French Restaurants in Philadelphia: The Ultimate Guide

Where to go when you crave braised meat, red wine, lots of cheese and all the butter.

Snacks at the bar in Forsythia. Photograph by Michael Persico

Before, almost every fancy restaurant in America was French, but these days we’re just as likely to splash out on an Israeli or Thai meal as we are over a decidedly French meal. In fact, it’s getting harder and harder to find classic French restaurants that don’t have some sort of new American or modern twist. But we still have a few places in Philly, and it’s their season: the colder months are when we crave braised meats, red wine, and onion gratin. These are the places we head to when those cravings strike.

June, Collingswood
Rich Cusack opened in June in a small space on East Passyunk Avenue in late 2019, but the restaurant, while excellent, was unable to escape the terror of COVID. Cusack tries again, now in a slightly larger space in Collingswood. It’s old-fashioned French cuisine – like roasted venison, pig’s trotters (yes, that’s pig’s trotters) and duck breast roasted in red wine. June is the type of restaurant that revels in the long gone traditions of French cuisine, but makes them all feel new. Sort of.

Bistro La Minette, Queen’s Village
Le Bistrot la Minette is the epitome of the authentic French bistro experience: Beouf bourguignon, steak tartare, a crispy baguette with lots of butter, professional service, and of course, several glasses of wine.

Park, Rittenhouse
Let’s be honest: Philadelphians don’t correct I love Parc for its food. We love it for its vibe straight out of Paris, its exaggerated seafood tower, and its lovely, comfortable sidewalk seats where we can sit for hours and people watch.

Royal Butcher, Old City
Everyone wants Royal Boucherie to be in their neighborhood. Either way, their Gruyere burger is just as satisfying as their fancy dishes: foie gras terrine, lobster cocktail, and bay scallops in red wine. Ah, and the bar? Excellent cocktails, delicious wines and no fuss in sight.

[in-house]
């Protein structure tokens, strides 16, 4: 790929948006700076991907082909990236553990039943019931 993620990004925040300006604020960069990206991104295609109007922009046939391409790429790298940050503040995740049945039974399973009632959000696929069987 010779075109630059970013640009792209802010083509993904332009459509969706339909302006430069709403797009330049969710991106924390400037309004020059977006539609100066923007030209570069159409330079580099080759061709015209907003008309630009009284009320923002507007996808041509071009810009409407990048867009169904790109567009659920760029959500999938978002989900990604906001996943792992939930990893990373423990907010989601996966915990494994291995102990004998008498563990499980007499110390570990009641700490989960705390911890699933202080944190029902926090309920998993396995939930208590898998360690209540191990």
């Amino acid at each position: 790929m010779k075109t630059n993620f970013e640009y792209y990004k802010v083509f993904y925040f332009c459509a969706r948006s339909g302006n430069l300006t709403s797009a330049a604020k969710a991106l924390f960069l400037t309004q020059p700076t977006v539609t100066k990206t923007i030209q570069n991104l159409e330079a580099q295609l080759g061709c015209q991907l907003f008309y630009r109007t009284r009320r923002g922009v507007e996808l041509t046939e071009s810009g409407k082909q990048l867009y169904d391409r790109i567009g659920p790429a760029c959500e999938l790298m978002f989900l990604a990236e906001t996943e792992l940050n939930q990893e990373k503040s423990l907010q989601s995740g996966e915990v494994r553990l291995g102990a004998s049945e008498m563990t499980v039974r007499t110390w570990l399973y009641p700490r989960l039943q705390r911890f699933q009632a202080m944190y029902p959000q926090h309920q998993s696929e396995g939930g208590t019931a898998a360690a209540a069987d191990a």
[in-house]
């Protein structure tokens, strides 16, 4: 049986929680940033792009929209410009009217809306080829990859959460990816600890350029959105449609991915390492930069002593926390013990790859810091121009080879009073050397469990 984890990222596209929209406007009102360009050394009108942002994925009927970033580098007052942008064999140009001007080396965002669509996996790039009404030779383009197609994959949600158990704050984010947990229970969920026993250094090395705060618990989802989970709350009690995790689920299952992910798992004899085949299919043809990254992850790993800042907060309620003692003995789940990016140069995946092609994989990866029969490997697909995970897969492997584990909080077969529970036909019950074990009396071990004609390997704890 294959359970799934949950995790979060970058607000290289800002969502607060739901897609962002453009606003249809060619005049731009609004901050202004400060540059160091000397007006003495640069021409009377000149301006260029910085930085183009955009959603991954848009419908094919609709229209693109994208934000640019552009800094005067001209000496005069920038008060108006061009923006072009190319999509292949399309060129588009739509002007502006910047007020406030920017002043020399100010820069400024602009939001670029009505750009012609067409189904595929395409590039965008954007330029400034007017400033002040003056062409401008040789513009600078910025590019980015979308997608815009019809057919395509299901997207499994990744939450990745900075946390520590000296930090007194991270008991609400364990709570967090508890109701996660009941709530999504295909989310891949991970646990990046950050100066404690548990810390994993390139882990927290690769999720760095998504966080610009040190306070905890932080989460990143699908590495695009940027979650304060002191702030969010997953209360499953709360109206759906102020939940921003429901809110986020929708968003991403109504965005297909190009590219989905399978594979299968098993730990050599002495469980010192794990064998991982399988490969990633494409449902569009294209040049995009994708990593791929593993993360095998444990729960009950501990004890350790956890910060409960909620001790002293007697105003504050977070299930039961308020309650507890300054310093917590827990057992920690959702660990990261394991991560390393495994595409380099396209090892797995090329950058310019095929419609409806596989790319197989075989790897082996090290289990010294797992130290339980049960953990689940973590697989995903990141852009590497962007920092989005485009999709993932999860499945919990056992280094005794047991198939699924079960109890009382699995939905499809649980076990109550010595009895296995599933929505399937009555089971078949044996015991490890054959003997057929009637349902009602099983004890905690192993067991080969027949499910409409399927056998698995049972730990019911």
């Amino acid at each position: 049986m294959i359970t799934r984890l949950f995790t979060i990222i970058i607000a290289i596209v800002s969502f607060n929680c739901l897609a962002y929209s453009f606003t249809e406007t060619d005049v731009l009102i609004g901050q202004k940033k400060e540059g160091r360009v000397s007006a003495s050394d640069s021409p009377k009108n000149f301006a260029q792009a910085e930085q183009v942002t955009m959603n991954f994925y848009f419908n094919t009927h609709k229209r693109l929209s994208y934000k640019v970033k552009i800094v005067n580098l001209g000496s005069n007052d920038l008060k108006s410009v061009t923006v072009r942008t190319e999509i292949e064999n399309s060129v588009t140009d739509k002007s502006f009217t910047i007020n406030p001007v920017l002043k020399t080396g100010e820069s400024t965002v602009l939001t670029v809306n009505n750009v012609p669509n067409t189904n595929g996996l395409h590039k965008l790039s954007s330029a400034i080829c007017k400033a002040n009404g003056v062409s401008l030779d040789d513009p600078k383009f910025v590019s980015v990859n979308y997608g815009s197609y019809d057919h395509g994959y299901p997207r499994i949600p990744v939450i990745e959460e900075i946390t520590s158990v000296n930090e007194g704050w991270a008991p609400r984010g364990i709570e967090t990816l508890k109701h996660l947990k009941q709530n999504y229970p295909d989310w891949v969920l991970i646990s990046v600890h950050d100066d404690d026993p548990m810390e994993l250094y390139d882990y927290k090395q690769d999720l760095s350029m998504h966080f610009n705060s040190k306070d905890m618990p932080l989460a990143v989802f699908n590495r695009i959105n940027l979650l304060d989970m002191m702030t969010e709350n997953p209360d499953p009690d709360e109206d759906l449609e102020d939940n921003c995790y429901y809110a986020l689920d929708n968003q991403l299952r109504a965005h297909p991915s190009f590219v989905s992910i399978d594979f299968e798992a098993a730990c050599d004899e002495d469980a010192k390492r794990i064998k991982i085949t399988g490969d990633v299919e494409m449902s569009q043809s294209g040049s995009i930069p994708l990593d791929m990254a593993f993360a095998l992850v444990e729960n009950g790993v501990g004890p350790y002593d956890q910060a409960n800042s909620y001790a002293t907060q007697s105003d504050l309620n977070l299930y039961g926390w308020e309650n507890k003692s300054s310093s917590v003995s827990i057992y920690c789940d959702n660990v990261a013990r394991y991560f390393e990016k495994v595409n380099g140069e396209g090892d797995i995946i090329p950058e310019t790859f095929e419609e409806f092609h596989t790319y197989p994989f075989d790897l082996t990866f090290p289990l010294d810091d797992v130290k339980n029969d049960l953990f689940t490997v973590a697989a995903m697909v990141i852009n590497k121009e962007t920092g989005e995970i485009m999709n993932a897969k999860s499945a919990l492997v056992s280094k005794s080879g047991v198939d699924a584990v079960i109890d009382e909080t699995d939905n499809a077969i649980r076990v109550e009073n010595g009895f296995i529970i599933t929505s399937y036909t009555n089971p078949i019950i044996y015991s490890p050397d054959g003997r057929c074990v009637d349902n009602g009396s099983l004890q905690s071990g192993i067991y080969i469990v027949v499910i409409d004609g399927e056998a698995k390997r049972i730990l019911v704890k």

Forsythia, Old City
Chef Christopher Kearse has started again with Forsythia, an upscale French restaurant that’s a step above his little BYOB, Will. It’s a more glitzy space with a full bar program, luxurious service, and a constantly changing seasonal menu. And a great happy hour to boot.

Tavern of the good king, Queen’s Village
The Good King Tavern manages to be one of our favorite restaurants and one of our favorite bars at the same time. The menu is extensive, classic cuisine that always seems to have a surprise or two in store (a recent visit cemented the humble radishes with butter as their favorite dish in recent months). Upstairs, you’ll find Le Caveau, a moody wine bar with Parisian hot dogs on the menu.

Creperie Beaumonde, Queen’s Village
An absolutely adorable French cafe that offers savory crêpes stuffed with cheese and French ham, and sweet crêpes brushed with Nutella or stuffed with baked pears.

Cafe Caribou, Downtown
French cuisine doesn’t have to be fancy, and Caribou Cafe knows it and shows it with a laid-back bistro experience. Choose from their $ 20 two-course lunch menu or their $ 39 three-course menu, and enjoy a great salad, steak fries, and profiteroles for an incredibly affordable and satisfying meal.

Louie louie, University town
Louie Louie has just about everything you could ask for: lots of seafood, a very cheesy French onion soup, duck confit and crème brûlée. They also happen to serve French toast with crème brûlée at brunch, which isn’t traditional in itself, but it’s absolutely delicious.

Spring mill coffee, Conshohocken
In this 19th century post office transformed into a general store, the Spring Mill Cafe has a quintessentially French country vibe and an assorted menu. Rabbit braised in white wine, pork chop topped with white buerre, and a so, so, so much pâté.

Laurel, Passyunk East
Is Laurel a strictly French restaurant? No. Nick Elmi draws his inspiration wherever he hears it. But his training is clearly French. He ran the kitchen at Bec Fin and worked in French restaurants around the world before opening Laurel. You won’t find a la carte duck confit here, but the French fond is there if you are looking for it.

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